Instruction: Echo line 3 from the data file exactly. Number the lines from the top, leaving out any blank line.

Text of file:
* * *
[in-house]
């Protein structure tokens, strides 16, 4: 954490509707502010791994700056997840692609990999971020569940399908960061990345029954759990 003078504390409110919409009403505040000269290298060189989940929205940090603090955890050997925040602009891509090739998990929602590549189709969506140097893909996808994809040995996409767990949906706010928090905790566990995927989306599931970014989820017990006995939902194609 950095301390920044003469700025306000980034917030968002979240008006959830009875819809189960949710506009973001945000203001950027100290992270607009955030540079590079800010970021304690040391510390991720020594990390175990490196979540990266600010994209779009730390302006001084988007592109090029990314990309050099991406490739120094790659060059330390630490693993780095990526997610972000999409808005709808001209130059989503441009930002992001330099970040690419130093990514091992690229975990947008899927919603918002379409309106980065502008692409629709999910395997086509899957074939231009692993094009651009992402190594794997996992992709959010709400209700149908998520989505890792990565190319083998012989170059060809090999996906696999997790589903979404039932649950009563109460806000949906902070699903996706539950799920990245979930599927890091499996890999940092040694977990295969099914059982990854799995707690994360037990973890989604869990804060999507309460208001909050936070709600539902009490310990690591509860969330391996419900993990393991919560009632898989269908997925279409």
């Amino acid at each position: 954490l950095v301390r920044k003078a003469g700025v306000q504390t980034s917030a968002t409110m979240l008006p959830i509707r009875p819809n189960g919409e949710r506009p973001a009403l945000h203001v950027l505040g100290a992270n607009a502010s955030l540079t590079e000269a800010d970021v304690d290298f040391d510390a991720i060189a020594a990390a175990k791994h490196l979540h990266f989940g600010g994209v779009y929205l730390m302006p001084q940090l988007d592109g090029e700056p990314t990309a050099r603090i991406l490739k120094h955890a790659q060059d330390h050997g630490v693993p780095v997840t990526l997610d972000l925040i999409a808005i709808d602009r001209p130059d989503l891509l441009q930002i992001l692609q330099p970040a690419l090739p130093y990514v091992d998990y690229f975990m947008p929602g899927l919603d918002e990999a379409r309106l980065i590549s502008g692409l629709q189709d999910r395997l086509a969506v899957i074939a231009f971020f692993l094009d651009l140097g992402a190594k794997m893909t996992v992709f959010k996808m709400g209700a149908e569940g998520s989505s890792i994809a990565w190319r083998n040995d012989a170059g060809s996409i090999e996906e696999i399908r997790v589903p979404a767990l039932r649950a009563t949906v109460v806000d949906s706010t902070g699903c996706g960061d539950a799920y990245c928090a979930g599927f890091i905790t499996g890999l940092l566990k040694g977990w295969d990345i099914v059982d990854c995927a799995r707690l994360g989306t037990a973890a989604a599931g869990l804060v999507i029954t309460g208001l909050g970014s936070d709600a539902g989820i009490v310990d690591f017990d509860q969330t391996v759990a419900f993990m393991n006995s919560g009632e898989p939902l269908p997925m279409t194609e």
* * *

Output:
């Amino acid at each position: 954490l950095v301390r920044k003078a003469g700025v306000q504390t980034s917030a968002t409110m979240l008006p959830i509707r009875p819809n189960g919409e949710r506009p973001a009403l945000h203001v950027l505040g100290a992270n607009a502010s955030l540079t590079e000269a800010d970021v304690d290298f040391d510390a991720i060189a020594a990390a175990k791994h490196l979540h990266f989940g600010g994209v779009y929205l730390m302006p001084q940090l988007d592109g090029e700056p990314t990309a050099r603090i991406l490739k120094h955890a790659q060059d330390h050997g630490v693993p780095v997840t990526l997610d972000l925040i999409a808005i709808d602009r001209p130059d989503l891509l441009q930002i992001l692609q330099p970040a690419l090739p130093y990514v091992d998990y690229f975990m947008p929602g899927l919603d918002e990999a379409r309106l980065i590549s502008g692409l629709q189709d999910r395997l086509a969506v899957i074939a231009f971020f692993l094009d651009l140097g992402a190594k794997m893909t996992v992709f959010k996808m709400g209700a149908e569940g998520s989505s890792i994809a990565w190319r083998n040995d012989a170059g060809s996409i090999e996906e696999i399908r997790v589903p979404a767990l039932r649950a009563t949906v109460v806000d949906s706010t902070g699903c996706g960061d539950a799920y990245c928090a979930g599927f890091i905790t499996g890999l940092l566990k040694g977990w295969d990345i099914v059982d990854c995927a799995r707690l994360g989306t037990a973890a989604a599931g869990l804060v999507i029954t309460g208001l909050g970014s936070d709600a539902g989820i009490v310990d690591f017990d509860q969330t391996v759990a419900f993990m393991n006995s919560g009632e898989p939902l269908p997925m279409t194609e």